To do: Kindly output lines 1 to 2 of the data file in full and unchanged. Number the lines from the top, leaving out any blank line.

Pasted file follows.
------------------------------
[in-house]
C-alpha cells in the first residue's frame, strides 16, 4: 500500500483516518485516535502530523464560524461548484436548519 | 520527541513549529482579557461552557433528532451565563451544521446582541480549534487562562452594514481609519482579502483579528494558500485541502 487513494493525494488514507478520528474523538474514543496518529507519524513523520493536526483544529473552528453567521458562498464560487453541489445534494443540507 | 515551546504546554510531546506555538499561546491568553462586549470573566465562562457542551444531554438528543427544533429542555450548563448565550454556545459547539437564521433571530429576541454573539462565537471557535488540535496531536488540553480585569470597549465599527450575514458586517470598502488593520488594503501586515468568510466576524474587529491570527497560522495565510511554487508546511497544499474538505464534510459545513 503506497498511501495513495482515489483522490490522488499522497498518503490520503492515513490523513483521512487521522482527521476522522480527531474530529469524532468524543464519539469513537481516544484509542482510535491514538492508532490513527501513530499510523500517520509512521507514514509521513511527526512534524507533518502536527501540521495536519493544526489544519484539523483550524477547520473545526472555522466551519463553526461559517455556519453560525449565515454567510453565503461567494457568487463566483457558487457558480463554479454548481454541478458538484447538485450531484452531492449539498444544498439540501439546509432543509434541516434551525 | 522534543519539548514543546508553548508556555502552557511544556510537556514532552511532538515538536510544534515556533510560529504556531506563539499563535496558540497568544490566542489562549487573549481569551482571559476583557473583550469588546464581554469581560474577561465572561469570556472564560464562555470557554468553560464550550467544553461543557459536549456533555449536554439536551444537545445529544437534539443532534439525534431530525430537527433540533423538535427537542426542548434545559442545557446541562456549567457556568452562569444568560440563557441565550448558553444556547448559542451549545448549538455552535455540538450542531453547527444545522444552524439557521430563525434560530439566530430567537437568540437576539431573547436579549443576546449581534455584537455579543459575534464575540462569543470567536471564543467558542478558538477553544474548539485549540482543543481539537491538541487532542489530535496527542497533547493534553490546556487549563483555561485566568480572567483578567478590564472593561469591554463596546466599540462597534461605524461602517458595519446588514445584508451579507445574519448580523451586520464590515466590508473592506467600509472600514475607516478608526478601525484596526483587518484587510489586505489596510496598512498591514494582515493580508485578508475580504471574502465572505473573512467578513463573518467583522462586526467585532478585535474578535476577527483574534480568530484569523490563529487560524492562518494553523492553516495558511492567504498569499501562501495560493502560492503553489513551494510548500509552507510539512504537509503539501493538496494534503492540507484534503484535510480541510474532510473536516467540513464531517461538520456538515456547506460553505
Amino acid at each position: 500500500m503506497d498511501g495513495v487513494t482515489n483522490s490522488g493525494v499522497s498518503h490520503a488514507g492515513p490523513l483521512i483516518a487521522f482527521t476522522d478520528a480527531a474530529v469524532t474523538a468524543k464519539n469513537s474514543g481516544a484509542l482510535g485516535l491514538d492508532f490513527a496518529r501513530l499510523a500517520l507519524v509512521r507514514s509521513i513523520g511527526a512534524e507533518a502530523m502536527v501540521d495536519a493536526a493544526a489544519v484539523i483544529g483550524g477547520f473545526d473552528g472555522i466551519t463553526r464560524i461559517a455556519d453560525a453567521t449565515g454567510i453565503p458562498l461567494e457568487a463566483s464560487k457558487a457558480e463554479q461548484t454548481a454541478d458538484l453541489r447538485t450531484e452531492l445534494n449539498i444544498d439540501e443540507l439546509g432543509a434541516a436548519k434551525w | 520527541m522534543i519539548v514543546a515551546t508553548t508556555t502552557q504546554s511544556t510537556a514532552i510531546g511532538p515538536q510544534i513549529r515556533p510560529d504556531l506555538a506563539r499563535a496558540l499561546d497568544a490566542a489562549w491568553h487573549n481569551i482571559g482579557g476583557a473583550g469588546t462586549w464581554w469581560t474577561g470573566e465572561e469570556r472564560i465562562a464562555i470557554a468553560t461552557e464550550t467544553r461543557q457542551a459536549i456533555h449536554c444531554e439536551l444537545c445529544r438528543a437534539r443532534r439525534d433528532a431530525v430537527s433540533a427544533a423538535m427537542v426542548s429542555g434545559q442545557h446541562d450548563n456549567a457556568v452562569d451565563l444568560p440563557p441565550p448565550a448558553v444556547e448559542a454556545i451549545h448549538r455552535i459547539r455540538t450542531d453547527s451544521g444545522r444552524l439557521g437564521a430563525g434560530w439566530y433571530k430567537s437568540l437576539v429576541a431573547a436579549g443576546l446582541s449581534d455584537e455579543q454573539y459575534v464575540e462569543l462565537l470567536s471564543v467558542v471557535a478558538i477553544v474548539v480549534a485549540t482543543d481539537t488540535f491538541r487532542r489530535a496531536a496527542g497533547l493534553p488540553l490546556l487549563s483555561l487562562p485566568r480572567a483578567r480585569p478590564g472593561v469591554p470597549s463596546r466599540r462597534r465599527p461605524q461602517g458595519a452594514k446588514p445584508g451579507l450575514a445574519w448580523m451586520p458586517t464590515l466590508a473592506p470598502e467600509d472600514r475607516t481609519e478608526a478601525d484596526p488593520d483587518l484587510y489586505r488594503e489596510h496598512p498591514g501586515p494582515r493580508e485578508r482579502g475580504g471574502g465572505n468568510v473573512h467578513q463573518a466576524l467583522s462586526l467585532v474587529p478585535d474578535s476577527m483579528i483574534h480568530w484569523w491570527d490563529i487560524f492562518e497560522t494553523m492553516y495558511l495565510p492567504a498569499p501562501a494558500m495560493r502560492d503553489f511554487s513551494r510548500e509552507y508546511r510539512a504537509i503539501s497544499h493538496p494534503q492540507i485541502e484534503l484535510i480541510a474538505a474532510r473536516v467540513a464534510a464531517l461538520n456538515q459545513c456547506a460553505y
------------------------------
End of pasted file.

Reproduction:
[in-house]
C-alpha cells in the first residue's frame, strides 16, 4: 500500500483516518485516535502530523464560524461548484436548519 | 520527541513549529482579557461552557433528532451565563451544521446582541480549534487562562452594514481609519482579502483579528494558500485541502 487513494493525494488514507478520528474523538474514543496518529507519524513523520493536526483544529473552528453567521458562498464560487453541489445534494443540507 | 515551546504546554510531546506555538499561546491568553462586549470573566465562562457542551444531554438528543427544533429542555450548563448565550454556545459547539437564521433571530429576541454573539462565537471557535488540535496531536488540553480585569470597549465599527450575514458586517470598502488593520488594503501586515468568510466576524474587529491570527497560522495565510511554487508546511497544499474538505464534510459545513 503506497498511501495513495482515489483522490490522488499522497498518503490520503492515513490523513483521512487521522482527521476522522480527531474530529469524532468524543464519539469513537481516544484509542482510535491514538492508532490513527501513530499510523500517520509512521507514514509521513511527526512534524507533518502536527501540521495536519493544526489544519484539523483550524477547520473545526472555522466551519463553526461559517455556519453560525449565515454567510453565503461567494457568487463566483457558487457558480463554479454548481454541478458538484447538485450531484452531492449539498444544498439540501439546509432543509434541516434551525 | 522534543519539548514543546508553548508556555502552557511544556510537556514532552511532538515538536510544534515556533510560529504556531506563539499563535496558540497568544490566542489562549487573549481569551482571559476583557473583550469588546464581554469581560474577561465572561469570556472564560464562555470557554468553560464550550467544553461543557459536549456533555449536554439536551444537545445529544437534539443532534439525534431530525430537527433540533423538535427537542426542548434545559442545557446541562456549567457556568452562569444568560440563557441565550448558553444556547448559542451549545448549538455552535455540538450542531453547527444545522444552524439557521430563525434560530439566530430567537437568540437576539431573547436579549443576546449581534455584537455579543459575534464575540462569543470567536471564543467558542478558538477553544474548539485549540482543543481539537491538541487532542489530535496527542497533547493534553490546556487549563483555561485566568480572567483578567478590564472593561469591554463596546466599540462597534461605524461602517458595519446588514445584508451579507445574519448580523451586520464590515466590508473592506467600509472600514475607516478608526478601525484596526483587518484587510489586505489596510496598512498591514494582515493580508485578508475580504471574502465572505473573512467578513463573518467583522462586526467585532478585535474578535476577527483574534480568530484569523490563529487560524492562518494553523492553516495558511492567504498569499501562501495560493502560492503553489513551494510548500509552507510539512504537509503539501493538496494534503492540507484534503484535510480541510474532510473536516467540513464531517461538520456538515456547506460553505